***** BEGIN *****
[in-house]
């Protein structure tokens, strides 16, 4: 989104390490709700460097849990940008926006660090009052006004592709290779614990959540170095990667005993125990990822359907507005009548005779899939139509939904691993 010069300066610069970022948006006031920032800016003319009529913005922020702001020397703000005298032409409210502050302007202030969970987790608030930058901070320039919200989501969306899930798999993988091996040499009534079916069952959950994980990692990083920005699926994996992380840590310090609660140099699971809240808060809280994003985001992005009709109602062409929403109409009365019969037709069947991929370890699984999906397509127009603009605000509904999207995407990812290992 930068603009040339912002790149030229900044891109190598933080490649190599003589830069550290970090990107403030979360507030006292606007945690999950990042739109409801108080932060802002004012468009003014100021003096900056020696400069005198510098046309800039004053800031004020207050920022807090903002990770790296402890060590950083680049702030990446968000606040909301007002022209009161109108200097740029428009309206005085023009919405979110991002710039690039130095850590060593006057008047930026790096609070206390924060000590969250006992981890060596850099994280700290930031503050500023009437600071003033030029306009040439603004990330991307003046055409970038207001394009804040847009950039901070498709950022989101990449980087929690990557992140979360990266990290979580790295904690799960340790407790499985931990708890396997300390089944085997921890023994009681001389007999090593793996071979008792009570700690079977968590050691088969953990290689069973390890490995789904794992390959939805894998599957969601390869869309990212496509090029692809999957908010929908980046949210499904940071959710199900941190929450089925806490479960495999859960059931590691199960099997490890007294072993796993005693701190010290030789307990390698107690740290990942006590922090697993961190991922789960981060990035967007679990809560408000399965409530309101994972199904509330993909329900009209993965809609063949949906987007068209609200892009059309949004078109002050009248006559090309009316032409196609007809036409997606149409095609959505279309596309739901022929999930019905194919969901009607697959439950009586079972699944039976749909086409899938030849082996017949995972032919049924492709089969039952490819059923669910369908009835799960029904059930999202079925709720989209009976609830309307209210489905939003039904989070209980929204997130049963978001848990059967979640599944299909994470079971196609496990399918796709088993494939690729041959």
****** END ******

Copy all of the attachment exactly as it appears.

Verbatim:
[in-house]
């Protein structure tokens, strides 16, 4: 989104390490709700460097849990940008926006660090009052006004592709290779614990959540170095990667005993125990990822359907507005009548005779899939139509939904691993 010069300066610069970022948006006031920032800016003319009529913005922020702001020397703000005298032409409210502050302007202030969970987790608030930058901070320039919200989501969306899930798999993988091996040499009534079916069952959950994980990692990083920005699926994996992380840590310090609660140099699971809240808060809280994003985001992005009709109602062409929403109409009365019969037709069947991929370890699984999906397509127009603009605000509904999207995407990812290992 930068603009040339912002790149030229900044891109190598933080490649190599003589830069550290970090990107403030979360507030006292606007945690999950990042739109409801108080932060802002004012468009003014100021003096900056020696400069005198510098046309800039004053800031004020207050920022807090903002990770790296402890060590950083680049702030990446968000606040909301007002022209009161109108200097740029428009309206005085023009919405979110991002710039690039130095850590060593006057008047930026790096609070206390924060000590969250006992981890060596850099994280700290930031503050500023009437600071003033030029306009040439603004990330991307003046055409970038207001394009804040847009950039901070498709950022989101990449980087929690990557992140979360990266990290979580790295904690799960340790407790499985931990708890396997300390089944085997921890023994009681001389007999090593793996071979008792009570700690079977968590050691088969953990290689069973390890490995789904794992390959939805894998599957969601390869869309990212496509090029692809999957908010929908980046949210499904940071959710199900941190929450089925806490479960495999859960059931590691199960099997490890007294072993796993005693701190010290030789307990390698107690740290990942006590922090697993961190991922789960981060990035967007679990809560408000399965409530309101994972199904509330993909329900009209993965809609063949949906987007068209609200892009059309949004078109002050009248006559090309009316032409196609007809036409997606149409095609959505279309596309739901022929999930019905194919969901009607697959439950009586079972699944039976749909086409899938030849082996017949995972032919049924492709089969039952490819059923669910369908009835799960029904059930999202079925709720989209009976609830309307209210489905939003039904989070209980929204997130049963978001848990059967979640599944299909994470079971196609496990399918796709088993494939690729041959």